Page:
I’m not anywhere near an expert at flower arranging, but I do love bringing greenery and flowers into the house, especially in the dark months when we’re spending so much time inside. That leads me to wonder about the best plants to grow for that purpose.
I recently saw an article on poet’s laurel (Danae racemose). It made me think, in the true manner of the compulsive plant accumulator, that’s something I must have. It’s a slow growing, elegant, glossy green evergreen, native to Turkey and Iran. Currently Italy supplies most of the branches to the florist trade. Florists love it because it is graceful and long lasting. It’s good for the small garden as it stays petite with a weeping habit, can take deep shade and has orange red berries in the fall. It’s hardy to zone 7. This is the plant the Greeks and Romans used to weave the laurel crown reserved for victorious athletes. Hence the saying, “resting on one’s laurels.”
Another plant I wish to accumulate for indoor arrangements is Harry Lauder’s Walking Stick (Corylus avallena ‘Contorta’). It’s a filbert that has contorted branches making it interesting in winter when its non-descript foliage has fallen. It’s named for an early 20th century Scottish comedian who used a branch as his walking stick.
Of course if you accumulate, like me, there’s Winterberry and Beautyberry, Aucuba and Nandina, Juniper and Boxwood; all useful in winter arrangements. Don’t forget all the other laurels: cherry and mountain and sweet bay.
Walking around the winter garden, when only shy hellebores turn their pretty faces toward the earth and a few brave pansies hang on, eyes are opened to the quiet beauty of bare branches, grasses dancing in the wind and stalwart evergreens. Of course, looking closely, one gets a peek at the stubby tips of bulbs about to flourish in another month or two.
I’m holding on to my front door holiday décor even though Christmas is long gone. The dark still creeps over the land in late afternoon and fog blankets us many mornings. This makes me feel the need for a welcome that only light can give. When someone comes to my door or when I come home I want the welcome of light.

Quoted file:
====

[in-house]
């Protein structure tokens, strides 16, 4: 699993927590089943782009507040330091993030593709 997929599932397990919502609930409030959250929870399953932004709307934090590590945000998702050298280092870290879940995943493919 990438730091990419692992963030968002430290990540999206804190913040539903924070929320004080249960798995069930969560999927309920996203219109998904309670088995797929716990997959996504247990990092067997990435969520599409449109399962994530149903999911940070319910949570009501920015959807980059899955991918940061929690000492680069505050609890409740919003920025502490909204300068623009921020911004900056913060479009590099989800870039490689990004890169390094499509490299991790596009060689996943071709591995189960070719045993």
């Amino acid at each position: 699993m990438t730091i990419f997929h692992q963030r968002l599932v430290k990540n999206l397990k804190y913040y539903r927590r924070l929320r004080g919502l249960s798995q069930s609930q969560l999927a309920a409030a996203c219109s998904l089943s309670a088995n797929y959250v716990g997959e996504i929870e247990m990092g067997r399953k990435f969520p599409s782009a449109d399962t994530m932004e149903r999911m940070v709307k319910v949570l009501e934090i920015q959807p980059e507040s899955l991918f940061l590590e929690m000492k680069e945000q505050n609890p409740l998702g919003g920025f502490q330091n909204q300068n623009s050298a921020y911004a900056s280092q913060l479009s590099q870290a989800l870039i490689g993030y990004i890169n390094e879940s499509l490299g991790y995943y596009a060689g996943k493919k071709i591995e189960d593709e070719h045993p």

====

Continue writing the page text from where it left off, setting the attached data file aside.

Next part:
How lucky we now have lights that don’t put out heat, don’t need to be plugged in and best of all have memories to turn themselves on and off. So I’ve kept the dwarf Alberta spruce in its red pot and little lights at the side of the front door. I’ve also kept the red basket filled with pine cones, greens and one of those candles with a brain. The wreaths can stay too until warm weather calls for springtime décor. A great discovery is that in cold and humidity greens last much longer than inside the house – Valentine’s Day at least.
The growers help perk up January with primroses at the garden centers. The homegrown hellebores are beginning to bloom and pulmonaria is putting out its spotted leaves.
Technology makes the gardener’s life exciting all year long. However, reading directions on each new product is essential, at least for the older brain. I bought an instant read meat thermometer from OXO. One problem – it kept recording 145 degrees whether I turned it on or off. I took out the battery and put it back in. I checked the packaging for a clue. I considered throwing it out. I turned to Google for one last attempt to solve the problem. At a question and answer forum someone said. “Well, you have to pull off the protective plastic film.” Oh my god, why didn’t I figure that out or why didn’t OXO print “peel me off” instead of 145.
So there you have it. Technology is a help and a headache. The instant read thermometer is great now that I’ve overcome the protective coating puzzle, but planting primroses on a balmy January day brings more joy.